Cast: Victor Mature, Richard Conte, Fred Clark, Shelley Winters, Betty Garde, Deborah Paget
USA 1948, 95 min.
Robert Siodmak made this noir thriller between THE KILLERS and CRISS CROSS, and although CRY OF THE CITY is not as spectacular, as a study of crime in the city – with the Little Italy being the real star – in all its brutality, photographed in grainy black and white by Lloyd Ahern, this is ultimately a superior film. It does not go for identification with the main protagonist as in THE KILLERS nor does it have the spectacular ending of CRISS CROSS. It is a noir in the true sense of the word, with no borders between police and criminals.
Martin Rome (Conte), a hardened criminal, is in hospital after a shoot-out. The police, led by Lt. Candella (Mature), wrongly suspect him of a jewellery heist where a woman was killed. Rome escapes, fearing rightly that Candella will frame him and his fiancée Teena (Paget) for the robbery. Candella and Rome grew up in the same neighbourhood and Siodmak shows that they are not very different. Rome is helped by his teenage brother Tony (Cook) and an old girlfriend Brenda (Winters in fine form). In spite of being chased by Candella, Rome finds the real mastermind of the jewellery heist, a murderous masseuse (a grotesque portrait by Hope Emerson). When Candella appears on the scene, he is wounded in a shoot-out. But, like Rome at the beginning, he leaves the hospital to hunt his prey, leaving Martin at the mercy of his brother.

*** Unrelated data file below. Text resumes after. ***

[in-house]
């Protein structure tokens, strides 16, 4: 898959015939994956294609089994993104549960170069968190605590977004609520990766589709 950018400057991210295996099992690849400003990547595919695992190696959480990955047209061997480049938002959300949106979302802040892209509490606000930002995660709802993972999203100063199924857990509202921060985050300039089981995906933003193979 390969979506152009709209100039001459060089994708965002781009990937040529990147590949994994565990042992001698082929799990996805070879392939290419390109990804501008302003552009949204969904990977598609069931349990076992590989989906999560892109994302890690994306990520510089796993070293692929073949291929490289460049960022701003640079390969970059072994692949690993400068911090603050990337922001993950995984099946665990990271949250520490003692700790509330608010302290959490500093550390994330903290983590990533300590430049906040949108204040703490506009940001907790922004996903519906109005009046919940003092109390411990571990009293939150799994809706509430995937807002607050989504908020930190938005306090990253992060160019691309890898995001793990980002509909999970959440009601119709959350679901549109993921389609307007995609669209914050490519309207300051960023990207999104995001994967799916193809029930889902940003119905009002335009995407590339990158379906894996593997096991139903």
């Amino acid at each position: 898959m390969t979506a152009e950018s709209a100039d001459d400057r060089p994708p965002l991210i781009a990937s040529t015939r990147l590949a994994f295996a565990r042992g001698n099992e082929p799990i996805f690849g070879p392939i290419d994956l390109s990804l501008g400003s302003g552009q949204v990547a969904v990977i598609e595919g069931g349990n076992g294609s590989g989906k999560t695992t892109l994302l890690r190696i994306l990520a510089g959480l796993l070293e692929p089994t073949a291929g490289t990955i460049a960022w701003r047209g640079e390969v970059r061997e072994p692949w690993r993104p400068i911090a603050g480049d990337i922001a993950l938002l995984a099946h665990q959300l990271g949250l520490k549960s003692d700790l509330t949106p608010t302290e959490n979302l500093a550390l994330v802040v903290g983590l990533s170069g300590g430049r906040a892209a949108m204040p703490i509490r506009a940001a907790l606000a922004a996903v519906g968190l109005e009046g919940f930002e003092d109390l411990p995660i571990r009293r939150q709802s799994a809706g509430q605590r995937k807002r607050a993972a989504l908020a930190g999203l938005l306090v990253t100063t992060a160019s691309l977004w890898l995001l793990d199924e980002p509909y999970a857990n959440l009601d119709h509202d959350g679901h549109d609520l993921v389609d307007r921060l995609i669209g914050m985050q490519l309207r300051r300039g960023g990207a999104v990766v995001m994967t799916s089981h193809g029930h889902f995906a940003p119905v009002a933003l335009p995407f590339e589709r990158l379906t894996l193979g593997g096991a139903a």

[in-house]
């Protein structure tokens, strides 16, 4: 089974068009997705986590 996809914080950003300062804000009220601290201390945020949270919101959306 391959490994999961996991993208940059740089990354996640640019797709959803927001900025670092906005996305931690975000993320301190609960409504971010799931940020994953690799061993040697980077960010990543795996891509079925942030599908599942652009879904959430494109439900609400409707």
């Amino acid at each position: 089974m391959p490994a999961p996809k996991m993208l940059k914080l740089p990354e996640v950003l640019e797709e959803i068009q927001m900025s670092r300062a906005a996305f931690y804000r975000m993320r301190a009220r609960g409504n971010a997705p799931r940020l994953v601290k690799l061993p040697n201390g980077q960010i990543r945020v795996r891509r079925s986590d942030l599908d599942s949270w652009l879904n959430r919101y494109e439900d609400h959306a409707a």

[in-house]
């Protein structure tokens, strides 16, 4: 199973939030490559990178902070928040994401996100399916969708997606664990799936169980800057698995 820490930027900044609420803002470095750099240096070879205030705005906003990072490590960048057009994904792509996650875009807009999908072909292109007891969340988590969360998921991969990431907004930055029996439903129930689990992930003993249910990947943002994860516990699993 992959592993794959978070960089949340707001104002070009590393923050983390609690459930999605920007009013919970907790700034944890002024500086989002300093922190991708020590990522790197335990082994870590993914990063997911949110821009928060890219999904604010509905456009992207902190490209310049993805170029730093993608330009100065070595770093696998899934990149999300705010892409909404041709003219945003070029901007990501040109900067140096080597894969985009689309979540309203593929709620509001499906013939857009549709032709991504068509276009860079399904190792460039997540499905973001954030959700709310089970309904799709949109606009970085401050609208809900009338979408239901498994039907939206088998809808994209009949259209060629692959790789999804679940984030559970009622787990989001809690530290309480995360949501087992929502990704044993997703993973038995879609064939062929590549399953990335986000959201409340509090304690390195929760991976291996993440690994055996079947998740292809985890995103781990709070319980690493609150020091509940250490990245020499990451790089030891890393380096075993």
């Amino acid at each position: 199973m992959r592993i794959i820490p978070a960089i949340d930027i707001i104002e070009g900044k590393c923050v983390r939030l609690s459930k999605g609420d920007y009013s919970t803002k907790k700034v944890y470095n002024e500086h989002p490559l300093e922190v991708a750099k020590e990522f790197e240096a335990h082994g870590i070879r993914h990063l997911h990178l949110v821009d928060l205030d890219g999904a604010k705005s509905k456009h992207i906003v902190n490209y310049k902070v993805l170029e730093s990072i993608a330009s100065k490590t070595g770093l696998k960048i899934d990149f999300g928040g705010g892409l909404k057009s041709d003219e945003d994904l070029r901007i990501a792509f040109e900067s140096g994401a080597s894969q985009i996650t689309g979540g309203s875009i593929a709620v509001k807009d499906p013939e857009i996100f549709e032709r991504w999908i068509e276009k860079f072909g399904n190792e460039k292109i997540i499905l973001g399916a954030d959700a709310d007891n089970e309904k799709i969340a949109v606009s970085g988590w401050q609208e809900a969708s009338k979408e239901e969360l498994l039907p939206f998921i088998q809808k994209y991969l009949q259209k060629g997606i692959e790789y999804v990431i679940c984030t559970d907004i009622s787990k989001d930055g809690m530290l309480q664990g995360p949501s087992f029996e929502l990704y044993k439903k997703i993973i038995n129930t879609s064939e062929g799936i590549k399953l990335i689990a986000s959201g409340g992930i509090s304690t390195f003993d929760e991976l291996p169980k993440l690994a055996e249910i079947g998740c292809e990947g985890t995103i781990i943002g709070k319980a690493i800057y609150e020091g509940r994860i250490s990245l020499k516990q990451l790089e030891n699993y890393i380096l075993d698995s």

The city is permanently present: its sounds, always important in Siodmak’s noir-films, accompany the action and showcase the vibrancy of New York’s Little Italy in the late forties. The clear images of the interaction are always framed by shadows of the environment. Doors in the background and side windows allow the replication of images: pictures of pictures. The cars and the huge crowds engulf the protagonists, very much like “Menschen am Sonntag”. A dominating city is shown in glamorous panorama shots. The narrative is not limited by an inner or outer world: violence is everywhere, and police violence is no exception. This is a cruel and callous environment, everything is played out with murderous hatred in front of witnesses. Italian emigrants in Martin Rome’s family home strive to replicate the emotional closeness and warmth of their homeland but there’s a bitter edge to their hospitality. Nothing escapes the beady eye of the voyeuristic camera, witnessing the action: even an emergency operation in car in the middle of the rush hour is witnessed, portraying a world of murkiness – with nowhere to hide adding texture to the narrative and placing it firmly in the historic context of post war New York. The psychology of ordinary life is subverted by the violence. The real, ordinary world has changed though, it loses its significance, not only for the protagonists, but also for the audience, who had submitted to the same violence of a society in crisis: the depression was not forgotten, and the Second World War had just ended. CRY OF THE CITY is dark and the camera penetrates this darkness – but what it shows is just a human twilight world – bordering on the psychotic. AS
ON GENERAL RELEASE HEADLINING A RETROSPECTIVE OF ROBERT SIODMAK IN MARCH 2015 AT THE BFI